I am frequently called by local business owners who have been interested in acquiring kosher certification for years, but have been turned off by the methods of the established agencies. I recently met with a store owner to discuss certifying her food market, which had previously been under kosher certification. When I told her that I wouldn’t confiscate her set of keys to her store even though she is not an observant Jew and that I donate the majority of my profits to local charities, she told me that I was “a breath of fresh air.”

Positive change, however, is afoot in the kosher world. Today, more people are increasingly concerned about the food they eat, where it comes from, and who is making it. They want to be assured that it is clean, fresh, safe, and healthy. More people have specialized diets because of lifestyle choices, health reasons, or religious values. Kosher is just another option in a category that includes vegan, organic, gluten-free, and heart smart. There is a growing non-Jewish demographic that is maintaining some form of a kosher diet. And the leaders of Reform Judaism, which once shunned kashrut, are now promoting adherence to the kosher laws on some level.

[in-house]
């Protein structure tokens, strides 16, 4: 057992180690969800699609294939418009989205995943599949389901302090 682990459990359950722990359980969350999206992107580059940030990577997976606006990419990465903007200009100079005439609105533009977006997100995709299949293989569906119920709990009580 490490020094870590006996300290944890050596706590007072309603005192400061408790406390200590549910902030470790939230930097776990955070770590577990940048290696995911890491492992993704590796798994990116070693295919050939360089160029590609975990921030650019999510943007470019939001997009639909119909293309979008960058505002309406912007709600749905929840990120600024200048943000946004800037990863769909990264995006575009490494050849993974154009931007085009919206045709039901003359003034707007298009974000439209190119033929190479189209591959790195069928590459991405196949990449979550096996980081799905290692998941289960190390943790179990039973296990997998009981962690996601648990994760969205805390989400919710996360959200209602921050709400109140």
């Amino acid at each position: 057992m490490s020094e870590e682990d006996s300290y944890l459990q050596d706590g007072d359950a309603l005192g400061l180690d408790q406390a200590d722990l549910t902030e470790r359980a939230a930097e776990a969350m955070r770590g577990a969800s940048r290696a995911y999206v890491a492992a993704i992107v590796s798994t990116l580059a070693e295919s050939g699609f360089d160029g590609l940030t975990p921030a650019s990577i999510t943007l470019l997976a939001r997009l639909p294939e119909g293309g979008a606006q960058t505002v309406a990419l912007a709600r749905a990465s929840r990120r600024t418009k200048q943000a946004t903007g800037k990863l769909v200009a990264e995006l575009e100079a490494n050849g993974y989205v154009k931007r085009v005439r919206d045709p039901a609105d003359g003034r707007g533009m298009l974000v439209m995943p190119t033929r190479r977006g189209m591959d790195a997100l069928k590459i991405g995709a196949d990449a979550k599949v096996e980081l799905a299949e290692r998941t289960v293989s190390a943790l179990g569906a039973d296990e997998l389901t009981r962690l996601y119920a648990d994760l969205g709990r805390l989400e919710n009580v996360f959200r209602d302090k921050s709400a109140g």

Like me, other Conservative rabbis around the country are launching kosher certification agencies. There may be four major agencies, but there are close to a thousand smaller ones. Getting rid of the monopoly enjoyed by some kosher agencies in communities will only help reduce the price of kosher food. Kosher certification, I maintain, is about trust. When dirty politics and corruption are allowed to enter, they only diminish the holiness that kosher observance intends. Ending “Kosher Nostra” will add sanity to the kosher industry.

We have become so far removed from the kosher laws of the Torah and Talmud that we focus less on why we keep kosher and more on how punctilious we can be, only to “out frum” the next person. We have become so concerned about everyone else’s kosher standards that the same laws enacted to keep our community united are being used to keep us from ever being able to eat together. I’m reminded of the joke about the ultra-pious man who dies and goes to heaven. When a colossal feast of the choicest, most expensive foods is laid out in front of him, he inquires with the ministering angel about the kosher certification there in heaven. When he’s told it is the Holy One, God himself, who has sanctioned the kashrut of the food he decides to play it safe and just orders a fruit plate.